Databricks announces availability of APIs to automate Spark infrastructure. On the Databricks blog, Dave Wang explains.

Microsoft announces preview of R Server for HDInsight and an update to Apache Spark for Azure HDInsight. R Server for HDInsight is a rebranded version of Revolution Analytics’ ScaleR acquired last year. R Server is a distributed machine learning platform with push-down integration to MapReduce and Spark and an R API.

Flink promoter DataArtisans announces a 5.5 million Euro Series A financing round led by Intel Capital.

Dataiku announces a new release of Data Science Studio. The press release touts some new features, but I’ll refrain from commenting until the company posts release notes.

Big Analytics Roundup (March 21, 2016)

Minimal hard news this week, but some interesting survey results, analysis, articles, explainers and perspectives.

— On his personal blog, Will Kurt describes Bayesian reasoning in the Twilight Zone. I tried to learn Bayesian reasoning a few years ago, but it conflicted with my prior beliefs.

— Stack Overflow shares results from its 2016 Developer Survey. (h/t Thomas Ott) Key bits:

  • Most popular technologies for math and data: Python and SQL.
  • Top paying technologies: Spark and Scala.
  • Top paying tech for data scientists: Scala, Spark and Hadoop.
  • Top tech stack for data scientists: Python + R + SQL.
  • Top development environments for data scientists: (1) Vim; (2) Notepad++; (3) RStudio; (4) IPython/Jupyter.
  • Job priorities for data scientists: (1) Salary; (2) Building something that’s innovative.
  • Biggest challenge at work (all respondents): Unrealistic expectations.
  • Purchasing power of developers in South Africa: 25,713 Big Macs per year.

— MIT Technology Review summarizes a comparative analysis of the tweeps for Hillary Clinton and Donald Trump. Study authors use facial recognition to classify followers into demographic categories, with surprising findings.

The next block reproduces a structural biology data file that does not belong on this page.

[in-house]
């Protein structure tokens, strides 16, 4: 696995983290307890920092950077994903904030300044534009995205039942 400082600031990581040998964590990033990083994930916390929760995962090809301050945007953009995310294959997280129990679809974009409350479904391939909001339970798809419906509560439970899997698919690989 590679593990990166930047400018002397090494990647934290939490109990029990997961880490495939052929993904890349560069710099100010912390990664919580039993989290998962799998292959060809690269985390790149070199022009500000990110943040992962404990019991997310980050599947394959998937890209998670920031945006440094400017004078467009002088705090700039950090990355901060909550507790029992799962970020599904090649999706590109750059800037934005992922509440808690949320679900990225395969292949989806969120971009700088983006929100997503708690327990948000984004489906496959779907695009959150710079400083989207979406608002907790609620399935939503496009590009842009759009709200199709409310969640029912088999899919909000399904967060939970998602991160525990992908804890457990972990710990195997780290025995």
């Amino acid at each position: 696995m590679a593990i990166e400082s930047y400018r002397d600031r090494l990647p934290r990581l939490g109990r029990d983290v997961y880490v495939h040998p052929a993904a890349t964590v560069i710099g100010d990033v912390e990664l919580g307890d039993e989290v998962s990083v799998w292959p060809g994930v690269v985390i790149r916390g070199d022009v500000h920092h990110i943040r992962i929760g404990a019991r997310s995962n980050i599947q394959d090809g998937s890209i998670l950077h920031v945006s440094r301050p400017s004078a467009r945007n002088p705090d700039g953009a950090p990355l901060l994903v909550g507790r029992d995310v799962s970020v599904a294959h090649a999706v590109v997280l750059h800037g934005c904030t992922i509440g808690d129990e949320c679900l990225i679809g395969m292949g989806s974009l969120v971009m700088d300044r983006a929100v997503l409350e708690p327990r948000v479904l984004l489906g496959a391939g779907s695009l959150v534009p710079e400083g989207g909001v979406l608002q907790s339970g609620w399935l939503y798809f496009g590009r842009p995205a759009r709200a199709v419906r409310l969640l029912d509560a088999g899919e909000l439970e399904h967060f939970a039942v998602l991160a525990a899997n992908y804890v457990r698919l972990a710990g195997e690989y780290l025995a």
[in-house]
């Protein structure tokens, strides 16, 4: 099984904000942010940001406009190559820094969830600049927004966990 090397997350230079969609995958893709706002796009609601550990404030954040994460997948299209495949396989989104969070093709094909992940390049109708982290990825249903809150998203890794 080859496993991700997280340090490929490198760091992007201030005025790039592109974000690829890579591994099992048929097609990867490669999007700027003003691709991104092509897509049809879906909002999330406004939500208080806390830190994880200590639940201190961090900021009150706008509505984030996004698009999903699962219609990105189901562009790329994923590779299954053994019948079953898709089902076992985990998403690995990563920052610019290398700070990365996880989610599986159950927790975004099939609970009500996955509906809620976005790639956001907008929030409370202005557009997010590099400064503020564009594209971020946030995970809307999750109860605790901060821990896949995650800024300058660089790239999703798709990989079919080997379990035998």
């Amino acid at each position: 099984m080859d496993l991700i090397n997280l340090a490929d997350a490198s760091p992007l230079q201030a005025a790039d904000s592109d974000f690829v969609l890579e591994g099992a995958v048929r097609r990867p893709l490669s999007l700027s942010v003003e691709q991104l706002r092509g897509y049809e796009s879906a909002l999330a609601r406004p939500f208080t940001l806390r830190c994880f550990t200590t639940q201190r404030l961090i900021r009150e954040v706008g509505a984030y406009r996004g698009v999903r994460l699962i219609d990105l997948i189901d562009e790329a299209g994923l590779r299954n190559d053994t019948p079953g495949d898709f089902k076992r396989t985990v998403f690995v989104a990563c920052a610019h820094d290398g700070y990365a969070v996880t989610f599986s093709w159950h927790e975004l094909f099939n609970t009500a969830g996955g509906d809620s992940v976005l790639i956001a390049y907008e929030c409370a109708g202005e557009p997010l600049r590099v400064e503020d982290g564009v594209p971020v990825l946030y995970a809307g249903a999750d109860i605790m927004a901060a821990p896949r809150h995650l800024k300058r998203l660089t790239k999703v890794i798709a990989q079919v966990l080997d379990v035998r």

— Daniel Chalef of Domino Data analyzes data from Google Trends and StackOverflow, discovers that people search for open source data science tools more than they do for commercial data science tools. For a more comprehensive look at this question, see Bob Muenchin’s blog on the popularity of analytics software. Search interest is one data point, Bob’s work with job postings offers a better picture of the actual state of the market.

— On his Databaseline blog, Ian Hellström corrals information on Apache streaming projects, including Apex, Beam, Flink, Flume, Ignite, NiFi, Samza, Spark Streaming and Storm/Trident.

Explainers

— On the Confluent blog, Jay Kreps explains Kafka Streams. Given Kafka’s dominance in the streaming data space, I suspect that we will see Confluent move upstream — no pun intended — to streaming analytics.

— This week from the morning paper:

  • Adrian Colyer explains MacroBase, an open source software project for anomaly detection in streaming data.
  • … explains social engineering attacks and potential defenses.
  • explains distributed TensorFlow with MPI. Distributed versions improve (runtime) performance, but scaleability is sublinear; with 32 nodes, performance is a little less than 12X faster than a single node.

— MapR’s Tugduall Grall explains what Spark is, what it does, and what sets it apart.

— In SlideShare, Joe Chow explains random grid search for hyperparameter optimization in H2O.

— On the Databricks blog, Denny Lee et. al. explain how to use the new GraphFrames package. They include a notebook and demonstration of GraphFrames with the airline on-time performance dataset.

— MSFT’s Jeff Stokes explains how to scale stream analytics jobs with Azure Machine Learning functions.

— On the MapR blog, Carol McDonald explains how to get started using GraphX with Scala.